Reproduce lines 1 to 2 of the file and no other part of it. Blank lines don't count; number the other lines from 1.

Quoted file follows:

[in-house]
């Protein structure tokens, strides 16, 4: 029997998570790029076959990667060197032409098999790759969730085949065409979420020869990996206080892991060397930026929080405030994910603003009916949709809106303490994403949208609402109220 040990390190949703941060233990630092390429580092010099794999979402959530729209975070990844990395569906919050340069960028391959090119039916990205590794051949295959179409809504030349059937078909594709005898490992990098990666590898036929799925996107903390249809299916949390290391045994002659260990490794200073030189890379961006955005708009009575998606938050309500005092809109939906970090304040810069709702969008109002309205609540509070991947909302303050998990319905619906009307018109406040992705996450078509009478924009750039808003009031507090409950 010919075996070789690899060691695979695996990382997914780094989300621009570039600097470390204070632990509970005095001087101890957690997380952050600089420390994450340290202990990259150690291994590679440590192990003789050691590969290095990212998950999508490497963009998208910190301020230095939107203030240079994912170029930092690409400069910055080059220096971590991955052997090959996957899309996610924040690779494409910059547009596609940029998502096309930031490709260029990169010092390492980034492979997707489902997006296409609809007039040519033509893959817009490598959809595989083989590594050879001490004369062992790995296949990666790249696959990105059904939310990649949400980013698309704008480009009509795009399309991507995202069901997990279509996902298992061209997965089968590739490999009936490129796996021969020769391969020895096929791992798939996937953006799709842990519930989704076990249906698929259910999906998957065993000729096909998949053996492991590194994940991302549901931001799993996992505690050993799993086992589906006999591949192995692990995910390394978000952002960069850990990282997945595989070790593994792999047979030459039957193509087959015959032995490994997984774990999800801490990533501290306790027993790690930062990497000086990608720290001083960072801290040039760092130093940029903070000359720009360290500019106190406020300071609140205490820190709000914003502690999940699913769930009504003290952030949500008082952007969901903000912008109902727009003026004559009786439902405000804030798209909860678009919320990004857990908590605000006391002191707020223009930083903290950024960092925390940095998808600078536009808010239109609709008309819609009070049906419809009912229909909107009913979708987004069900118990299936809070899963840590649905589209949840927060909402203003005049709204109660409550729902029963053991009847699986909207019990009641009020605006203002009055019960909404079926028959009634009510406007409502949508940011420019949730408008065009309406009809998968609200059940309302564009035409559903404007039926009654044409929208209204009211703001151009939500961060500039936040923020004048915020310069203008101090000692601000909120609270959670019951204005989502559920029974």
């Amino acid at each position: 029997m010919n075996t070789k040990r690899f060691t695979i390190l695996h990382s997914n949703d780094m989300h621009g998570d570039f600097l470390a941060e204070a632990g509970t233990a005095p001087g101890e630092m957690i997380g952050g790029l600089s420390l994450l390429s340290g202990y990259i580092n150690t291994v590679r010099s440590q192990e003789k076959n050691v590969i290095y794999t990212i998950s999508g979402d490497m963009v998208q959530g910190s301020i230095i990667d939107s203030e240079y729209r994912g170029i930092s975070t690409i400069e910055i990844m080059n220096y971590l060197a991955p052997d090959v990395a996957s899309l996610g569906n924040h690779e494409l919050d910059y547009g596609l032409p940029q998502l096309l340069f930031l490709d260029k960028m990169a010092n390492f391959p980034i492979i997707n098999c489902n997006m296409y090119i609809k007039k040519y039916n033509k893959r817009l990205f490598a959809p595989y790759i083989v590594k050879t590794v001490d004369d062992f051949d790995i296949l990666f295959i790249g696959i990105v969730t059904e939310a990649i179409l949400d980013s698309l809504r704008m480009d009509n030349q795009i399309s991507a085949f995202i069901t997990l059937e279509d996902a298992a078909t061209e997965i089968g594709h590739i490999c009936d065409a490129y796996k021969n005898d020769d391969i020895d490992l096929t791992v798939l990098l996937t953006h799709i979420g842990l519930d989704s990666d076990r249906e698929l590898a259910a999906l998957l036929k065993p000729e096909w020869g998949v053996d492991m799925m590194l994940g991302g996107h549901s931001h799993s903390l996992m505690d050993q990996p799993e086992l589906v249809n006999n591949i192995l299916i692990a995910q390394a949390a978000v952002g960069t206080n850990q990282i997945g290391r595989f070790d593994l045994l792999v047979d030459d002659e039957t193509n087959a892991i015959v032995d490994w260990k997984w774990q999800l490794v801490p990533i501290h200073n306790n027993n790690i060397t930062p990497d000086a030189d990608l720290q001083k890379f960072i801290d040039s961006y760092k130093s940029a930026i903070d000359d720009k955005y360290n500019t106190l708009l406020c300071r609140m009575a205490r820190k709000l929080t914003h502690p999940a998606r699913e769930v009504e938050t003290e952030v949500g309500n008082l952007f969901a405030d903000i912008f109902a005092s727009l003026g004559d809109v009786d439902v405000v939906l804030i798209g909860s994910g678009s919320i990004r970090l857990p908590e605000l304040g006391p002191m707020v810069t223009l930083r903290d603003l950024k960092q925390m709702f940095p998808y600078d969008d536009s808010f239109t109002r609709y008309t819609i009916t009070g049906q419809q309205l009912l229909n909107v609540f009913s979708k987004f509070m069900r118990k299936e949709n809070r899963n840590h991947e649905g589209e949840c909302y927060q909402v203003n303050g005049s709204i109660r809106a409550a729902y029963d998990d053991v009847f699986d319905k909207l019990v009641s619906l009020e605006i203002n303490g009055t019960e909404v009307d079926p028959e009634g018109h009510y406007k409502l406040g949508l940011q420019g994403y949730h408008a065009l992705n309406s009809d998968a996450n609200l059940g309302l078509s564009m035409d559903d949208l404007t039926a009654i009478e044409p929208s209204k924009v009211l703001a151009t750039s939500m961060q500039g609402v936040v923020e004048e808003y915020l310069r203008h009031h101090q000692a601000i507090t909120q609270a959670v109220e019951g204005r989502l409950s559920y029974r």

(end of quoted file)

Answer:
[in-house]
């Protein structure tokens, strides 16, 4: 029997998570790029076959990667060197032409098999790759969730085949065409979420020869990996206080892991060397930026929080405030994910603003009916949709809106303490994403949208609402109220 040990390190949703941060233990630092390429580092010099794999979402959530729209975070990844990395569906919050340069960028391959090119039916990205590794051949295959179409809504030349059937078909594709005898490992990098990666590898036929799925996107903390249809299916949390290391045994002659260990490794200073030189890379961006955005708009009575998606938050309500005092809109939906970090304040810069709702969008109002309205609540509070991947909302303050998990319905619906009307018109406040992705996450078509009478924009750039808003009031507090409950 010919075996070789690899060691695979695996990382997914780094989300621009570039600097470390204070632990509970005095001087101890957690997380952050600089420390994450340290202990990259150690291994590679440590192990003789050691590969290095990212998950999508490497963009998208910190301020230095939107203030240079994912170029930092690409400069910055080059220096971590991955052997090959996957899309996610924040690779494409910059547009596609940029998502096309930031490709260029990169010092390492980034492979997707489902997006296409609809007039040519033509893959817009490598959809595989083989590594050879001490004369062992790995296949990666790249696959990105059904939310990649949400980013698309704008480009009509795009399309991507995202069901997990279509996902298992061209997965089968590739490999009936490129796996021969020769391969020895096929791992798939996937953006799709842990519930989704076990249906698929259910999906998957065993000729096909998949053996492991590194994940991302549901931001799993996992505690050993799993086992589906006999591949192995692990995910390394978000952002960069850990990282997945595989070790593994792999047979030459039957193509087959015959032995490994997984774990999800801490990533501290306790027993790690930062990497000086990608720290001083960072801290040039760092130093940029903070000359720009360290500019106190406020300071609140205490820190709000914003502690999940699913769930009504003290952030949500008082952007969901903000912008109902727009003026004559009786439902405000804030798209909860678009919320990004857990908590605000006391002191707020223009930083903290950024960092925390940095998808600078536009808010239109609709008309819609009070049906419809009912229909909107009913979708987004069900118990299936809070899963840590649905589209949840927060909402203003005049709204109660409550729902029963053991009847699986909207019990009641009020605006203002009055019960909404079926028959009634009510406007409502949508940011420019949730408008065009309406009809998968609200059940309302564009035409559903404007039926009654044409929208209204009211703001151009939500961060500039936040923020004048915020310069203008101090000692601000909120609270959670019951204005989502559920029974």